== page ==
Friday, 11 March 2011

Reviving the ancient art of lacquer

Eric Stocker has shared his knowledge of lacquerware with countless Cambodians. Photo by: CRAIG MILES

via CAAI

Friday, 11 March 2011 15:02 Craig Miles

OVER the past 12 years, the new father of lacquerware in Cambodia, 53-year-old Frenchman Eric Stocker, has regained some of the unique skills lost during the Pol Pot era through his dedicated training programs in Siem Reap.

Since 1998, Stocker has trained countless numbers of Cambodians in the art of lacquerware. He created Angkor Artwork in 2008 with his brother Thierry Stocker, and is not only bringing back the art of lacquer, but bringing back free-thinking and creativity.

Stocker has been immersed in the world of lacquer since he was 16 years old. He worked on restoring furniture with lacquer and creating lacquerware in France, until he was commissioned by the European Union in 1998 to visit Cambodia and train young people in lacquer techniques.

He worked for Artisans d’Angkor during this time, and between 1998 and 2002 trained 350 Cambodians.

Lacquering is an ancient art form, dating back in Cambodia to as early as the 12th century and was used in the Angkor Wat temple in the 15th century. “The lacquer between the 12th and 15th centuries was more extravagant,” Stocker said. “This was because there were kings such as Jayavarman VII and there was lots of money and wealth.”

Lacquer is a liquid that is harvested from lacquer trees mainly found in areas throughout Southeast Asia.

The entire process of turning sap to lacquer to art is not a rapid one. Lacquer trees, depending on what species they are, can take 10 years of growth before they are ready to be harvested. It can then take six months before the lacquer itself can be used, and depending on what is being made, the process of creating lacquerware can take three to four months.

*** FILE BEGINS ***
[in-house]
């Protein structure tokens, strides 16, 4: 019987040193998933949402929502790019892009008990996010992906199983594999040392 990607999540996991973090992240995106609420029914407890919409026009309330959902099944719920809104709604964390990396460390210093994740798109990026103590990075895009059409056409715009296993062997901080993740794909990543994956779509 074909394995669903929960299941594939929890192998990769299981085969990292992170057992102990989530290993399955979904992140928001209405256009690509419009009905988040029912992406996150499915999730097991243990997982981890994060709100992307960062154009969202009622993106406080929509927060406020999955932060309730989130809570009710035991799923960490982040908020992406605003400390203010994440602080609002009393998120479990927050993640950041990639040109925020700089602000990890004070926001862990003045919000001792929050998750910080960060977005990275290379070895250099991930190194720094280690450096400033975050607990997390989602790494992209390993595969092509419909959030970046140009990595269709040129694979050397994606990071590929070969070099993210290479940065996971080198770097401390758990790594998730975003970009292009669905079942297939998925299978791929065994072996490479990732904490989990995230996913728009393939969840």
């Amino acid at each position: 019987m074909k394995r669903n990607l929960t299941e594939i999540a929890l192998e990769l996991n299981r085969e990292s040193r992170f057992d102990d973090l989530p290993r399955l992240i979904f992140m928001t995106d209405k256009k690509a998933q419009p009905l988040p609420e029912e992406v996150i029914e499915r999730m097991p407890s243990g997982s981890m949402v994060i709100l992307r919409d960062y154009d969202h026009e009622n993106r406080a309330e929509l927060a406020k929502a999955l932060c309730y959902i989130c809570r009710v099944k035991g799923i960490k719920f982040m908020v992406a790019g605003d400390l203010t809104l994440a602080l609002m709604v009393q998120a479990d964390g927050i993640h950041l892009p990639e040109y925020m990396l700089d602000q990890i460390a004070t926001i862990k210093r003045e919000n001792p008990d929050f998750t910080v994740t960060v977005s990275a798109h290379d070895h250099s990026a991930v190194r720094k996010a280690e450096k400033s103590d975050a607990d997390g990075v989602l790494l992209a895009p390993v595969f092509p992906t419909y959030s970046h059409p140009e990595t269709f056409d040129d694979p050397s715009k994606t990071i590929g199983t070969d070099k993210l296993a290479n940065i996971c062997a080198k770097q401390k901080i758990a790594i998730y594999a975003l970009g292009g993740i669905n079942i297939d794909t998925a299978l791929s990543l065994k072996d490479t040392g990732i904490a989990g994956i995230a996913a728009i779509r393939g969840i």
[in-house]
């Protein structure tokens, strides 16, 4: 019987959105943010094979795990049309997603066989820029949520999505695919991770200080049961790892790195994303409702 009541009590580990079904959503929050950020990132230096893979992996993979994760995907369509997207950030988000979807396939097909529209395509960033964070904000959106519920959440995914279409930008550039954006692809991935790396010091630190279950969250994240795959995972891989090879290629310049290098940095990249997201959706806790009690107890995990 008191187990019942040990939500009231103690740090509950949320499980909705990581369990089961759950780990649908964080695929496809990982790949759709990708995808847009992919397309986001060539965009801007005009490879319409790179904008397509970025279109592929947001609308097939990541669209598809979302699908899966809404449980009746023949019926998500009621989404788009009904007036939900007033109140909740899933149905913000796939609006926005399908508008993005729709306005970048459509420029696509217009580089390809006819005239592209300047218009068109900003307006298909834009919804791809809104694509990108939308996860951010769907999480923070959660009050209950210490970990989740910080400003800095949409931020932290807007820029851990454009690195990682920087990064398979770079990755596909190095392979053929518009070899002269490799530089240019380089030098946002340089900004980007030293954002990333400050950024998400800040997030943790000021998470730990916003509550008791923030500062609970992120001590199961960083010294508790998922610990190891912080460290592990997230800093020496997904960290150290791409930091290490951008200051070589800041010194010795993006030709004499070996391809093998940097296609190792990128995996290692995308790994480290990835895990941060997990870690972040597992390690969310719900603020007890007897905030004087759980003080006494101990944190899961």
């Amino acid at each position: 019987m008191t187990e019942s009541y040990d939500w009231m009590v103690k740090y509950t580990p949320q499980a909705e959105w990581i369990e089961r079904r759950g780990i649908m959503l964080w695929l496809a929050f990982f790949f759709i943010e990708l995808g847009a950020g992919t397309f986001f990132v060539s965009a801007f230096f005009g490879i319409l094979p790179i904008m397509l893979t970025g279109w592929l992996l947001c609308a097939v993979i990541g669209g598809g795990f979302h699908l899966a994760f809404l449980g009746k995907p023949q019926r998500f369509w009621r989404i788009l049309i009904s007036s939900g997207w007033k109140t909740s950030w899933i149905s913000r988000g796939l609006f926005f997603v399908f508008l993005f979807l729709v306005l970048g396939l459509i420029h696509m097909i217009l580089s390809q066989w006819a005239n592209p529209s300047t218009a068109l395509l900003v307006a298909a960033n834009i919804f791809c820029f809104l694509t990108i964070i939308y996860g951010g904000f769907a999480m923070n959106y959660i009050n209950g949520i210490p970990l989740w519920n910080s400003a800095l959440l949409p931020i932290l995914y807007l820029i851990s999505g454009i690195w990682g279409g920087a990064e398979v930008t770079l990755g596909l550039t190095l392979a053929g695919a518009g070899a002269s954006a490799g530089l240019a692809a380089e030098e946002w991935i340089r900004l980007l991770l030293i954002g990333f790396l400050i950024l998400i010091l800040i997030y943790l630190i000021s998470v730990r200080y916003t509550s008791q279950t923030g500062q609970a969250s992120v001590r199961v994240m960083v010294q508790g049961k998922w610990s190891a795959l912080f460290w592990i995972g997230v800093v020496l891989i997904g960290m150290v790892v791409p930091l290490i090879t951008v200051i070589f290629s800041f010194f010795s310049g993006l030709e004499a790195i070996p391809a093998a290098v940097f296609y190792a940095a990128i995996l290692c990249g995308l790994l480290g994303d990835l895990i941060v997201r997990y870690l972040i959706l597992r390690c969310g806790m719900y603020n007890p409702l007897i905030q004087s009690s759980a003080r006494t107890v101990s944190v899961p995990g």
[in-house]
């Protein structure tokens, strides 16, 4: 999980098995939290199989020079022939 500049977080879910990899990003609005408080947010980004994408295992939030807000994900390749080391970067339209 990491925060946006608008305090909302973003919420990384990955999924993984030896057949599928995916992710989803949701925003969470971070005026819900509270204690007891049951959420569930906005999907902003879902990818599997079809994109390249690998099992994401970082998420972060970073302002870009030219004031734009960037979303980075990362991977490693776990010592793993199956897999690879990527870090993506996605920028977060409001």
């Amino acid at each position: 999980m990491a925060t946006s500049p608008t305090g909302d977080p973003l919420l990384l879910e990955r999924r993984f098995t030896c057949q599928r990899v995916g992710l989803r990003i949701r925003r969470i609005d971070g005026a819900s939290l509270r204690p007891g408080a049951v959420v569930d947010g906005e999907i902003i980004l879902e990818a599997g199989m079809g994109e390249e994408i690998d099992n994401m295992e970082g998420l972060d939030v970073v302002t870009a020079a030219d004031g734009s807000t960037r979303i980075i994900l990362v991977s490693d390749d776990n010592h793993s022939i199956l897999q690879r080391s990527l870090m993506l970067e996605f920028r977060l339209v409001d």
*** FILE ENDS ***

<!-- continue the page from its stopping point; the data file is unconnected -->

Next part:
Stocker said the trees need a cool but humid environment, around 18 to 20 degrees Celsius, ideally at the base of mountains.

Trees in different regions produce different colours of lacquer – for example, lacquer from trees in Cambodia and Myanmar produce a liquid that is black in colour.

Lacquer is especially valuable because of its durability and protective qualities. Stocker said lacquerware can burn at 450 degrees Celsius and it is used on such things as electrical wires and cables, for painting boats, or even for protecting electronics inside a mobile phone.

In a more artistic sense, lacquer is used to protect wood and to decorate walls and statues.

Some of the most beautiful and decorative works produced at Artisans d’Angkor are the replicas of the Buddha statues from the Angkor temples.

Stocker said: “Ninety percent of lacquer is used for industry, and only 10 percent is used for artistic purposes.”

But he wants to work toward changing this.

Stocker is now in Bangkok where he was asked to help in an English factory to teach lacquer techniques. But he will return to Siem Reap at the end of the year to continue the training program at Angkor Workshop, where there are seven students. Stocker would like to increase this to 50 pupils upon his return.

He said it is important for Cambodians not to forget the past, and art techniques such as lacquerware are important.

“The last 12 years have really been a gift for me,” he said. “If I die tomorrow, I know I have transmitted my skills, so I am happy for that.”

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